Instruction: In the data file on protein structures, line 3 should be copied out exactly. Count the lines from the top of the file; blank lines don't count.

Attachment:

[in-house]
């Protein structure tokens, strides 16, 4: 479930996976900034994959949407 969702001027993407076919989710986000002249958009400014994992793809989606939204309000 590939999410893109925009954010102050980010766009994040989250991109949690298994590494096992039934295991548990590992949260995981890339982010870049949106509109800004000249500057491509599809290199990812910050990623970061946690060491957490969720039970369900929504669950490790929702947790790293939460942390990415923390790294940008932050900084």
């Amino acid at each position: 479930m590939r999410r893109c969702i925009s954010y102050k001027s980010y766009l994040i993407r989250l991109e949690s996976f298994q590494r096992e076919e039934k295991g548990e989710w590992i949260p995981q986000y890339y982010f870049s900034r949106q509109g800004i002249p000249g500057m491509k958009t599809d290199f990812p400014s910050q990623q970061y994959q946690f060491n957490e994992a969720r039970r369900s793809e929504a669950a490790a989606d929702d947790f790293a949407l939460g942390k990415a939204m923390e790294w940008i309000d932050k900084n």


């Amino acid at each position: 479930m590939r999410r893109c969702i925009s954010y102050k001027s980010y766009l994040i993407r989250l991109e949690s996976f298994q590494r096992e076919e039934k295991g548990e989710w590992i949260p995981q986000y890339y982010f870049s900034r949106q509109g800004i002249p000249g500057m491509k958009t599809d290199f990812p400014s910050q990623q970061y994959q946690f060491n957490e994992a969720r039970r369900s793809e929504a669950a490790a989606d929702d947790f790293a949407l939460g942390k990415a939204m923390e790294w940008i309000d932050k900084n």